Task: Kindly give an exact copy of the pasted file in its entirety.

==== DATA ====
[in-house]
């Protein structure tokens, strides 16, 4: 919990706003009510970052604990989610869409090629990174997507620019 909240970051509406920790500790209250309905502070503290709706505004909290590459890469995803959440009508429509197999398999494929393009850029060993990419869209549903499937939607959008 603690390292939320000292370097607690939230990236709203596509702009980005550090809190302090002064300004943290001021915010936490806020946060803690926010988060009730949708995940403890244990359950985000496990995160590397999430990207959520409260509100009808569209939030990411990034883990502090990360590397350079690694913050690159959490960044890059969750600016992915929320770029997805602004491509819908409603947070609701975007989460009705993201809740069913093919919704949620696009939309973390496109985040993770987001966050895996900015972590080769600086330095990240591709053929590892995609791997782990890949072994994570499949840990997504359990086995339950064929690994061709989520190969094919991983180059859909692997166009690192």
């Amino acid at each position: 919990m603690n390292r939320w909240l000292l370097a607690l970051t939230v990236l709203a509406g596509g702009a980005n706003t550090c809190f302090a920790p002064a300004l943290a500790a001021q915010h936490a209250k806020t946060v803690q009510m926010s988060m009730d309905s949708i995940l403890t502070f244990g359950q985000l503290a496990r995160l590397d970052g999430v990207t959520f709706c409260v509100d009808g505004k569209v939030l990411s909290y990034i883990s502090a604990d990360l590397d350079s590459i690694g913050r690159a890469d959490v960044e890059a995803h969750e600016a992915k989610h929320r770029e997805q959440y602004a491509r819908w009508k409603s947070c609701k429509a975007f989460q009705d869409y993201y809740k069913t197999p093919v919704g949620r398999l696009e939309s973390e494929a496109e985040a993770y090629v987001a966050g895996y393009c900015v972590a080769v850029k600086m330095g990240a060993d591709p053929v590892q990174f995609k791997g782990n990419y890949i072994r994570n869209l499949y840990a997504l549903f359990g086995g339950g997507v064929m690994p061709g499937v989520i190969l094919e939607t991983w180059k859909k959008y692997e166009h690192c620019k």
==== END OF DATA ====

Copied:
[in-house]
């Protein structure tokens, strides 16, 4: 919990706003009510970052604990989610869409090629990174997507620019 909240970051509406920790500790209250309905502070503290709706505004909290590459890469995803959440009508429509197999398999494929393009850029060993990419869209549903499937939607959008 603690390292939320000292370097607690939230990236709203596509702009980005550090809190302090002064300004943290001021915010936490806020946060803690926010988060009730949708995940403890244990359950985000496990995160590397999430990207959520409260509100009808569209939030990411990034883990502090990360590397350079690694913050690159959490960044890059969750600016992915929320770029997805602004491509819908409603947070609701975007989460009705993201809740069913093919919704949620696009939309973390496109985040993770987001966050895996900015972590080769600086330095990240591709053929590892995609791997782990890949072994994570499949840990997504359990086995339950064929690994061709989520190969094919991983180059859909692997166009690192």
């Amino acid at each position: 919990m603690n390292r939320w909240l000292l370097a607690l970051t939230v990236l709203a509406g596509g702009a980005n706003t550090c809190f302090a920790p002064a300004l943290a500790a001021q915010h936490a209250k806020t946060v803690q009510m926010s988060m009730d309905s949708i995940l403890t502070f244990g359950q985000l503290a496990r995160l590397d970052g999430v990207t959520f709706c409260v509100d009808g505004k569209v939030l990411s909290y990034i883990s502090a604990d990360l590397d350079s590459i690694g913050r690159a890469d959490v960044e890059a995803h969750e600016a992915k989610h929320r770029e997805q959440y602004a491509r819908w009508k409603s947070c609701k429509a975007f989460q009705d869409y993201y809740k069913t197999p093919v919704g949620r398999l696009e939309s973390e494929a496109e985040a993770y090629v987001a966050g895996y393009c900015v972590a080769v850029k600086m330095g990240a060993d591709p053929v590892q990174f995609k791997g782990n990419y890949i072994r994570n869209l499949y840990a997504l549903f359990g086995g339950g997507v064929m690994p061709g499937v989520i190969l094919e939607t991983w180059k859909k959008y692997e166009h690192c620019k």